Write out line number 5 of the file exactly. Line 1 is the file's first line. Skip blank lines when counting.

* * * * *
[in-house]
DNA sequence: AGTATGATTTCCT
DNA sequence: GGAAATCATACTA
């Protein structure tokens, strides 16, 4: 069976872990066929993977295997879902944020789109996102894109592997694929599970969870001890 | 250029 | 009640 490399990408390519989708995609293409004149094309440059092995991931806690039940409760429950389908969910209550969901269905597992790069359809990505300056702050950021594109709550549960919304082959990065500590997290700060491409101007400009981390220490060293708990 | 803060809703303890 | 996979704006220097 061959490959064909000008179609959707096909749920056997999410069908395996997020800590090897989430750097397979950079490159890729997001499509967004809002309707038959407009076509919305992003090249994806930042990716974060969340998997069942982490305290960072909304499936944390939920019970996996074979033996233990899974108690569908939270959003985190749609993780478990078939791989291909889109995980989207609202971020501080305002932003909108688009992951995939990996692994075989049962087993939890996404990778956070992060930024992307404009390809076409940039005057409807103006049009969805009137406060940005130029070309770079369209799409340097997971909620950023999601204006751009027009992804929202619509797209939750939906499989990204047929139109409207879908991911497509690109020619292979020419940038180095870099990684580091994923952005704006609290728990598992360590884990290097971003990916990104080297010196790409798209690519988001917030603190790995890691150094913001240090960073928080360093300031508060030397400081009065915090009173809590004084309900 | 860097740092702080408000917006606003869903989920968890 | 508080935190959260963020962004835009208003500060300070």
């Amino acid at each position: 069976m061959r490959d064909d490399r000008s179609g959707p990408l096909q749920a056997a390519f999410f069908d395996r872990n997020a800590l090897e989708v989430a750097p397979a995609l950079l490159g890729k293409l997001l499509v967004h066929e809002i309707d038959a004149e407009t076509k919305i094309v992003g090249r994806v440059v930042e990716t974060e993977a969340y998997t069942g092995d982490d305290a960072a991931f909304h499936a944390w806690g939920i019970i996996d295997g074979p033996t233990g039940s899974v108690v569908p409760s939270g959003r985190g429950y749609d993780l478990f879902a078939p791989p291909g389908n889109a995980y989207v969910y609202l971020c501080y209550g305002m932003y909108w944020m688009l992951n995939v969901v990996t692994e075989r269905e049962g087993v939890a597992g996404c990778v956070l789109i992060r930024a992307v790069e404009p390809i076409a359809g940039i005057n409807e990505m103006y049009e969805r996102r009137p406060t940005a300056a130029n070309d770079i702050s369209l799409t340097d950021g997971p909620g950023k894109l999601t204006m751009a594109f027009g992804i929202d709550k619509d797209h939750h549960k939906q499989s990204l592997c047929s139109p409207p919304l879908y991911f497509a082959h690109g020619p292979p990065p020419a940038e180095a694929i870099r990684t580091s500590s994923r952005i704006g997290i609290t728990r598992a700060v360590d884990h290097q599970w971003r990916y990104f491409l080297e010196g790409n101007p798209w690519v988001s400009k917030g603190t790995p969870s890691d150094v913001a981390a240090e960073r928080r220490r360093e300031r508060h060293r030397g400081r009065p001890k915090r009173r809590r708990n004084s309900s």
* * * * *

């Amino acid at each position: 069976m061959r490959d064909d490399r000008s179609g959707p990408l096909q749920a056997a390519f999410f069908d395996r872990n997020a800590l090897e989708v989430a750097p397979a995609l950079l490159g890729k293409l997001l499509v967004h066929e809002i309707d038959a004149e407009t076509k919305i094309v992003g090249r994806v440059v930042e990716t974060e993977a969340y998997t069942g092995d982490d305290a960072a991931f909304h499936a944390w806690g939920i019970i996996d295997g074979p033996t233990g039940s899974v108690v569908p409760s939270g959003r985190g429950y749609d993780l478990f879902a078939p791989p291909g389908n889109a995980y989207v969910y609202l971020c501080y209550g305002m932003y909108w944020m688009l992951n995939v969901v990996t692994e075989r269905e049962g087993v939890a597992g996404c990778v956070l789109i992060r930024a992307v790069e404009p390809i076409a359809g940039i005057n409807e990505m103006y049009e969805r996102r009137p406060t940005a300056a130029n070309d770079i702050s369209l799409t340097d950021g997971p909620g950023k894109l999601t204006m751009a594109f027009g992804i929202d709550k619509d797209h939750h549960k939906q499989s990204l592997c047929s139109p409207p919304l879908y991911f497509a082959h690109g020619p292979p990065p020419a940038e180095a694929i870099r990684t580091s500590s994923r952005i704006g997290i609290t728990r598992a700060v360590d884990h290097q599970w971003r990916y990104f491409l080297e010196g790409n101007p798209w690519v988001s400009k917030g603190t790995p969870s890691d150094v913001a981390a240090e960073r928080r220490r360093e300031r508060h060293r030397g400081r009065p001890k915090r009173r809590r708990n004084s309900s």